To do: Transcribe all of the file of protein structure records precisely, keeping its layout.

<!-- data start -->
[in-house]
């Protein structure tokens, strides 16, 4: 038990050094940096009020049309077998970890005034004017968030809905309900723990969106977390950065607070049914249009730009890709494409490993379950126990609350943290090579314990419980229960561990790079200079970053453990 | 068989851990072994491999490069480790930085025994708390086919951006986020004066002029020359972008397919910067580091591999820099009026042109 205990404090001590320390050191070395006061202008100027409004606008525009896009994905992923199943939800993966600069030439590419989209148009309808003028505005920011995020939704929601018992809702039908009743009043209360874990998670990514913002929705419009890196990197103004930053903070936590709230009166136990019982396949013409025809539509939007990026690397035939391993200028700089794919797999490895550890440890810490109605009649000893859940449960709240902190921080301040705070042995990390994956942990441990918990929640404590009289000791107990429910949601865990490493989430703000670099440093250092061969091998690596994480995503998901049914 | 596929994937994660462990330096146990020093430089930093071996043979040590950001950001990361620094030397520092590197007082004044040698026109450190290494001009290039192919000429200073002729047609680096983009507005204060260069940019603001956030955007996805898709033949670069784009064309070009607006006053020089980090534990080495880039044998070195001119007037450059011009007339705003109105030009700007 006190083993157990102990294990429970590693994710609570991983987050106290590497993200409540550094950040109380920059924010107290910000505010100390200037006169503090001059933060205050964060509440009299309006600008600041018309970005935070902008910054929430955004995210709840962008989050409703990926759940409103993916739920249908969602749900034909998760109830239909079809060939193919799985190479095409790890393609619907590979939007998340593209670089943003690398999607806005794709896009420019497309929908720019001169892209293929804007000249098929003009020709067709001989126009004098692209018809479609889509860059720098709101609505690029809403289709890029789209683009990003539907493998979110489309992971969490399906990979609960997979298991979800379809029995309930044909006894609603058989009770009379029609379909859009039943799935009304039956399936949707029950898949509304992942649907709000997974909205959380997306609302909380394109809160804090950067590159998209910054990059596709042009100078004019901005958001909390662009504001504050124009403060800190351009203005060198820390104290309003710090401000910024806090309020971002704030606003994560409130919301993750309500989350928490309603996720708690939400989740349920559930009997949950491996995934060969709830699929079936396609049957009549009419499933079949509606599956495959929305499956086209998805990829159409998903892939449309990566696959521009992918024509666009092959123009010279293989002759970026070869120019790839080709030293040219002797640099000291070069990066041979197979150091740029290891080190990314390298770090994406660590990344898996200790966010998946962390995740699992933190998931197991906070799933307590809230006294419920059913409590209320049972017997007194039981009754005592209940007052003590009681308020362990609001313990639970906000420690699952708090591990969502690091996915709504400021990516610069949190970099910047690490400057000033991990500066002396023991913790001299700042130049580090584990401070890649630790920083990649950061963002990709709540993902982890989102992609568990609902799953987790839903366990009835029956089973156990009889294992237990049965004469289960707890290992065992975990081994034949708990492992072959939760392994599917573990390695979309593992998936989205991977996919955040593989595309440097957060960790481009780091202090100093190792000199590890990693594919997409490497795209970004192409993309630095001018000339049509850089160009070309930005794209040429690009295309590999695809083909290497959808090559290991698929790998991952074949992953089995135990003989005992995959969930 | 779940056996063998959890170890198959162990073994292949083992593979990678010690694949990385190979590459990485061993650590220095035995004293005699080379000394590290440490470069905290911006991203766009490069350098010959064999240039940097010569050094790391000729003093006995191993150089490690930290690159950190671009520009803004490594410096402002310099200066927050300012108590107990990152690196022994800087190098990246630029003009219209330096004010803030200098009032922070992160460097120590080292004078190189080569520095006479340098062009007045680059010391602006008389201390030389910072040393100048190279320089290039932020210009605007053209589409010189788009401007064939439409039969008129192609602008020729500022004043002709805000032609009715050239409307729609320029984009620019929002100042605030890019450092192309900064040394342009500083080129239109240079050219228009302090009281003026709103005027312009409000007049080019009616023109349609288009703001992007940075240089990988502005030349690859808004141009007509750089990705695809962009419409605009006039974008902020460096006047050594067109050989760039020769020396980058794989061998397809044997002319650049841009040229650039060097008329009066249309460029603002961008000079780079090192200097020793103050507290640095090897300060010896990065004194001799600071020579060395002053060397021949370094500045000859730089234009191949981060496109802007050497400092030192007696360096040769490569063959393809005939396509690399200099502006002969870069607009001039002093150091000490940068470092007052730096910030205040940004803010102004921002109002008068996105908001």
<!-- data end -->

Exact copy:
[in-house]
């Protein structure tokens, strides 16, 4: 038990050094940096009020049309077998970890005034004017968030809905309900723990969106977390950065607070049914249009730009890709494409490993379950126990609350943290090579314990419980229960561990790079200079970053453990 | 068989851990072994491999490069480790930085025994708390086919951006986020004066002029020359972008397919910067580091591999820099009026042109 205990404090001590320390050191070395006061202008100027409004606008525009896009994905992923199943939800993966600069030439590419989209148009309808003028505005920011995020939704929601018992809702039908009743009043209360874990998670990514913002929705419009890196990197103004930053903070936590709230009166136990019982396949013409025809539509939007990026690397035939391993200028700089794919797999490895550890440890810490109605009649000893859940449960709240902190921080301040705070042995990390994956942990441990918990929640404590009289000791107990429910949601865990490493989430703000670099440093250092061969091998690596994480995503998901049914 | 596929994937994660462990330096146990020093430089930093071996043979040590950001950001990361620094030397520092590197007082004044040698026109450190290494001009290039192919000429200073002729047609680096983009507005204060260069940019603001956030955007996805898709033949670069784009064309070009607006006053020089980090534990080495880039044998070195001119007037450059011009007339705003109105030009700007 006190083993157990102990294990429970590693994710609570991983987050106290590497993200409540550094950040109380920059924010107290910000505010100390200037006169503090001059933060205050964060509440009299309006600008600041018309970005935070902008910054929430955004995210709840962008989050409703990926759940409103993916739920249908969602749900034909998760109830239909079809060939193919799985190479095409790890393609619907590979939007998340593209670089943003690398999607806005794709896009420019497309929908720019001169892209293929804007000249098929003009020709067709001989126009004098692209018809479609889509860059720098709101609505690029809403289709890029789209683009990003539907493998979110489309992971969490399906990979609960997979298991979800379809029995309930044909006894609603058989009770009379029609379909859009039943799935009304039956399936949707029950898949509304992942649907709000997974909205959380997306609302909380394109809160804090950067590159998209910054990059596709042009100078004019901005958001909390662009504001504050124009403060800190351009203005060198820390104290309003710090401000910024806090309020971002704030606003994560409130919301993750309500989350928490309603996720708690939400989740349920559930009997949950491996995934060969709830699929079936396609049957009549009419499933079949509606599956495959929305499956086209998805990829159409998903892939449309990566696959521009992918024509666009092959123009010279293989002759970026070869120019790839080709030293040219002797640099000291070069990066041979197979150091740029290891080190990314390298770090994406660590990344898996200790966010998946962390995740699992933190998931197991906070799933307590809230006294419920059913409590209320049972017997007194039981009754005592209940007052003590009681308020362990609001313990639970906000420690699952708090591990969502690091996915709504400021990516610069949190970099910047690490400057000033991990500066002396023991913790001299700042130049580090584990401070890649630790920083990649950061963002990709709540993902982890989102992609568990609902799953987790839903366990009835029956089973156990009889294992237990049965004469289960707890290992065992975990081994034949708990492992072959939760392994599917573990390695979309593992998936989205991977996919955040593989595309440097957060960790481009780091202090100093190792000199590890990693594919997409490497795209970004192409993309630095001018000339049509850089160009070309930005794209040429690009295309590999695809083909290497959808090559290991698929790998991952074949992953089995135990003989005992995959969930 | 779940056996063998959890170890198959162990073994292949083992593979990678010690694949990385190979590459990485061993650590220095035995004293005699080379000394590290440490470069905290911006991203766009490069350098010959064999240039940097010569050094790391000729003093006995191993150089490690930290690159950190671009520009803004490594410096402002310099200066927050300012108590107990990152690196022994800087190098990246630029003009219209330096004010803030200098009032922070992160460097120590080292004078190189080569520095006479340098062009007045680059010391602006008389201390030389910072040393100048190279320089290039932020210009605007053209589409010189788009401007064939439409039969008129192609602008020729500022004043002709805000032609009715050239409307729609320029984009620019929002100042605030890019450092192309900064040394342009500083080129239109240079050219228009302090009281003026709103005027312009409000007049080019009616023109349609288009703001992007940075240089990988502005030349690859808004141009007509750089990705695809962009419409605009006039974008902020460096006047050594067109050989760039020769020396980058794989061998397809044997002319650049841009040229650039060097008329009066249309460029603002961008000079780079090192200097020793103050507290640095090897300060010896990065004194001799600071020579060395002053060397021949370094500045000859730089234009191949981060496109802007050497400092030192007696360096040769490569063959393809005939396509690399200099502006002969870069607009001039002093150091000490940068470092007052730096910030205040940004803010102004921002109002008068996105908001």